Will stress cause a miscarriage

Severe stress during pregnancy can harm the fetus, some previous studies show in both humans and animals. But can stress cause a miscarriage?

Previous research has suggested that stress is associated with a weakened blood supply to the placenta, affecting the fetus’s growth and development.

Obstetrician Anne Helbig works with fetal medicine as usual and is therefore used to meeting pregnant women who experience stress during pregnancy because they are concerned about their health. But it is the unhealthy stress that Helbig is most concerned about.

  • Unhealthy stress is the stress you feel you can not cope with, leading to anxiety, depression, and post-traumatic stress disorder. When it is so severe and chronic, it is conceivable to affect the fetus.

Such unhealthy stress can, for example, come as a result of a traumatic life event, such as being informed that the child in the womb has severe abnormalities. Helbig, therefore, wanted to find out if such stress weakens the blood supply to the placenta and the fetus, a process that can potentially have severe consequences for the baby.

The results should prove to be surprising.

Increased blood supply

Women who have previously had children with severe abnormalities are particularly prone to stress, anxiety, and depression related to later pregnancies. Helbig and colleagues found no signs of impaired blood supply to the fetus in 74 pregnant women with such a history.

On the contrary, they found the opposite.

  • Several goals for depression and stress turned out, but very surprising in an unexpected direction, says Helbig.

Both depression and intrusive thoughts about the child’s health in early pregnancy were associated with increased blood supply to the fetus.

An explanation for the finding may be that the woman’s body perceives the high-stress level at the beginning of the pregnancy as a sign of a poor supply of resources. The placenta can then compensate by becoming more significant.

The women with increased blood supply also had a relatively larger placenta. Helbig emphasizes that this is only one possible explanation and that more research is needed to confirm this.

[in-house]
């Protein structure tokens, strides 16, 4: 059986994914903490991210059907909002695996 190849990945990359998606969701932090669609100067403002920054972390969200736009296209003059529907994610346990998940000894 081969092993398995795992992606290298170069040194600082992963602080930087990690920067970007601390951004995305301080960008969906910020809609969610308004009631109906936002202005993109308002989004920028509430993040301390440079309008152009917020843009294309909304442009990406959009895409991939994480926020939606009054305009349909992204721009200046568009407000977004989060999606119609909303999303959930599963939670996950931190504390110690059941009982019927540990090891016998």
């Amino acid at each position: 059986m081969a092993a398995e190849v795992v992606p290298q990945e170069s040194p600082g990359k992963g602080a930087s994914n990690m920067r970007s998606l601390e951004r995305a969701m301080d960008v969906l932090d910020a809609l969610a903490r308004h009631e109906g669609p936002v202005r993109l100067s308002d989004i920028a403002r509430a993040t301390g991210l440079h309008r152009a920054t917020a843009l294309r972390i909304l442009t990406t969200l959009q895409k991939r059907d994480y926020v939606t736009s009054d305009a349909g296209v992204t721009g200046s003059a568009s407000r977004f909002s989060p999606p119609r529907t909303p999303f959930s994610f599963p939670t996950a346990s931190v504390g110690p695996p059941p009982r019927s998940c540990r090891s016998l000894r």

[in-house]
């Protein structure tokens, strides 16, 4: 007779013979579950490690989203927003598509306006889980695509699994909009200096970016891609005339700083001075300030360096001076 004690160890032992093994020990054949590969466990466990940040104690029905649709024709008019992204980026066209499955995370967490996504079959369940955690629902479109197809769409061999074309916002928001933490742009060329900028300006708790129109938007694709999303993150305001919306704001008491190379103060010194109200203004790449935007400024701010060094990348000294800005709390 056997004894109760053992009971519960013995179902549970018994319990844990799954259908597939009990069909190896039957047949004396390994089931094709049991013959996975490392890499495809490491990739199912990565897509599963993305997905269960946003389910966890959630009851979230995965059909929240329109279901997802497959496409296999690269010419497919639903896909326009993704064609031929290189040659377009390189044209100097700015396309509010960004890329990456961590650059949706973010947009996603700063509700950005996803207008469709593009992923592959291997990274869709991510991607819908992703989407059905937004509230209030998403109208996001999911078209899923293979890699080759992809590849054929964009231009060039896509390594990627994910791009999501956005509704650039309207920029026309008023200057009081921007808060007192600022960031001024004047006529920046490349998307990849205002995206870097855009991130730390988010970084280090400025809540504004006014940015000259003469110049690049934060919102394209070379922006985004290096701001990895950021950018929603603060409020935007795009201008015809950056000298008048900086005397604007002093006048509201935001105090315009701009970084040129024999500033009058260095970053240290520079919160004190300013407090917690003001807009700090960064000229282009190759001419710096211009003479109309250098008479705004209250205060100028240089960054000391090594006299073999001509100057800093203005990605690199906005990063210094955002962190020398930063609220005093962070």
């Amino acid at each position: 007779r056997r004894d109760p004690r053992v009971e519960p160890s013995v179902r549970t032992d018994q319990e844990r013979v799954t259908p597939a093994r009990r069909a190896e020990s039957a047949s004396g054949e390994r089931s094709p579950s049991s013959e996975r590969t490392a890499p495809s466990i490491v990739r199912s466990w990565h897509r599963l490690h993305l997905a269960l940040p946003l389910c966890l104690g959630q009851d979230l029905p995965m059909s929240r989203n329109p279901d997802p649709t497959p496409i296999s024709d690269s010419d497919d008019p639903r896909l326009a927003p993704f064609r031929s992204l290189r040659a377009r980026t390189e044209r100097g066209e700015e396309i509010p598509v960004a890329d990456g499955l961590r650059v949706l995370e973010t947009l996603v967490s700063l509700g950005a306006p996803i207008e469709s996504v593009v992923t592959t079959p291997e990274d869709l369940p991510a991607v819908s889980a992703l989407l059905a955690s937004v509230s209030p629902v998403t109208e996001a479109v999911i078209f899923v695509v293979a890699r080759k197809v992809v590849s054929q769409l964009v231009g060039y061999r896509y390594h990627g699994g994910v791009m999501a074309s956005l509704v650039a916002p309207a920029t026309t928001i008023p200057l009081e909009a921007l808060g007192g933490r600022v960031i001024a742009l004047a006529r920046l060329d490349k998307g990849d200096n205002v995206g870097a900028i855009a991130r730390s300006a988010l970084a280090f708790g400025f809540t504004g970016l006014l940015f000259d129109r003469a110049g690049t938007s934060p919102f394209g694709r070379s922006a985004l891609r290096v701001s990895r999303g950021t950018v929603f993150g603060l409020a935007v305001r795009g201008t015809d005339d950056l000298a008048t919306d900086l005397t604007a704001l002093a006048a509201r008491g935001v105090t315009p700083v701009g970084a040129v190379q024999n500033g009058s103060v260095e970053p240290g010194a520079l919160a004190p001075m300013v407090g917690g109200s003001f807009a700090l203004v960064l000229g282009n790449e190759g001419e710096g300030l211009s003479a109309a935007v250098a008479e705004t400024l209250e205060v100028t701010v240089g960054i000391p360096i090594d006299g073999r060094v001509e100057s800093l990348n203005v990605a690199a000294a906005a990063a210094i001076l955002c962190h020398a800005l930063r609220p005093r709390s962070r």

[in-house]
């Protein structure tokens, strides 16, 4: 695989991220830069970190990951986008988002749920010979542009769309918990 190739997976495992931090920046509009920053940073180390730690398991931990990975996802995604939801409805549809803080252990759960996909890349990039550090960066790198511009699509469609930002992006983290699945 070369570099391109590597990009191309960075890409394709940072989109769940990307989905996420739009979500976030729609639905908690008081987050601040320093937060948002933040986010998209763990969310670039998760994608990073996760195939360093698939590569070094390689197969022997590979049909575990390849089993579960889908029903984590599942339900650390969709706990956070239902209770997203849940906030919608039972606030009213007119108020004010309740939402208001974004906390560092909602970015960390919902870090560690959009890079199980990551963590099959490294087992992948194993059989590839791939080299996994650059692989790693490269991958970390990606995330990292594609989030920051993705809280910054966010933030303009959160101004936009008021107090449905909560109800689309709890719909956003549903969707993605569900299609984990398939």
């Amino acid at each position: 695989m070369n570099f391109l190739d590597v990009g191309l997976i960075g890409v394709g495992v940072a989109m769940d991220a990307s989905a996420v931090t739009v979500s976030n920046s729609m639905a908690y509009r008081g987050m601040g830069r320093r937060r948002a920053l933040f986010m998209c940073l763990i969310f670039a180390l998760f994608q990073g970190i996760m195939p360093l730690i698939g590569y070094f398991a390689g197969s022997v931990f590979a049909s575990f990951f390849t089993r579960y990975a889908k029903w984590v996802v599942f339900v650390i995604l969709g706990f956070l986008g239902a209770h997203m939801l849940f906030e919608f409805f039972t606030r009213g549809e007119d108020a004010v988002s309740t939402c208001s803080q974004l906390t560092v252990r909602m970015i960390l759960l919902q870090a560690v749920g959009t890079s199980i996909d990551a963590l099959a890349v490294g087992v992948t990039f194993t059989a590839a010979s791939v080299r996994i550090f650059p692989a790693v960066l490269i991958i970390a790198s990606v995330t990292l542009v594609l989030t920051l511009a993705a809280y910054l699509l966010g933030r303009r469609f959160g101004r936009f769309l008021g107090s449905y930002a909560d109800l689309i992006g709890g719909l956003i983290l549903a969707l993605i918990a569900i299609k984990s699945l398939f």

No effect of acute stress

These results are part of Helbig’s doctoral dissertation. She used questionnaires to measure symptoms of anxiety, depression, and traumatic stress. Using advanced ultrasound, she measured the blood supply to the fetus in pregnant women who were exposed to various types of stress.

One of these groups of pregnant women had just been notified of severe abnormalities in the fetus. The women experienced very high-stress levels a few days after the bad news.

The degree of stress was mainly related to how serious the deviations were and whether there was uncertainty about the child’s prognosis.

To investigate the effect of this acute stress on the blood supply to the fetus, the researchers compared 86 of the pregnant women who had told about abnormalities in the fetus with 98 women with normal pregnancies.

The researchers did not see any reduction in the blood supply to the fetus in these women.

Helbig believes that the stress they experienced should have affected the measurements if it had any effect.

  • This is extremely high stress, and we did not see anything.

However, she points out that this was acute stress and that chronic severe stress can affect the blood supply.

More accurate method

In these studies, the researchers used a direct measure of the fetus’ blood supply, which is more accurate than the indirect measures used in previous studies of stress during pregnancy. Nevertheless, they did not find a weakened blood flow, as previous studies have shown.

Helbig nevertheless believes that it is vital that those who work in the health care system are aware of pregnant women’s mental health.

  • It is actually essential for the long-term health of both mother and fetus. Chronic stress is not suitable for people, whether they are pregnant or not.

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